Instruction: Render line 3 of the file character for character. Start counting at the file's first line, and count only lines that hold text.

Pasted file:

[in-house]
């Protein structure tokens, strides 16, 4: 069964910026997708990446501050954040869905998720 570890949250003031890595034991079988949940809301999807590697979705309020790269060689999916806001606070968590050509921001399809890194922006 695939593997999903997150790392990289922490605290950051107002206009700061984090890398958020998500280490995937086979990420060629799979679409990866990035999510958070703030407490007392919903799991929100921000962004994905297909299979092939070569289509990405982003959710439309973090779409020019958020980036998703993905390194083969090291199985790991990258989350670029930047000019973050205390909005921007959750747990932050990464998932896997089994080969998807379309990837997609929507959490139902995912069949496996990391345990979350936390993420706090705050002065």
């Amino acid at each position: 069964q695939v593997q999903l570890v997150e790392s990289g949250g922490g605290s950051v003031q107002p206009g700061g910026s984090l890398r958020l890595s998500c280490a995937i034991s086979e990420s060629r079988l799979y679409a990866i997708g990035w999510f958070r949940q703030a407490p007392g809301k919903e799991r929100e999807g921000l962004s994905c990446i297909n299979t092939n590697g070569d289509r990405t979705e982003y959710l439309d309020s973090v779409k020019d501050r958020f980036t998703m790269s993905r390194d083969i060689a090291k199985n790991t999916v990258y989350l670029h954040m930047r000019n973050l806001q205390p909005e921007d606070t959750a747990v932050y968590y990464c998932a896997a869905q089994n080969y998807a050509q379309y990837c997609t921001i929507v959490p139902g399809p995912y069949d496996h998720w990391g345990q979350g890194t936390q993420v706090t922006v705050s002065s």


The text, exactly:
């Amino acid at each position: 069964q695939v593997q999903l570890v997150e790392s990289g949250g922490g605290s950051v003031q107002p206009g700061g910026s984090l890398r958020l890595s998500c280490a995937i034991s086979e990420s060629r079988l799979y679409a990866i997708g990035w999510f958070r949940q703030a407490p007392g809301k919903e799991r929100e999807g921000l962004s994905c990446i297909n299979t092939n590697g070569d289509r990405t979705e982003y959710l439309d309020s973090v779409k020019d501050r958020f980036t998703m790269s993905r390194d083969i060689a090291k199985n790991t999916v990258y989350l670029h954040m930047r000019n973050l806001q205390p909005e921007d606070t959750a747990v932050y968590y990464c998932a896997a869905q089994n080969y998807a050509q379309y990837c997609t921001i929507v959490p139902g399809p995912y069949d496996h998720w990391g345990q979350g890194t936390q993420v706090t922006v705050s002065s």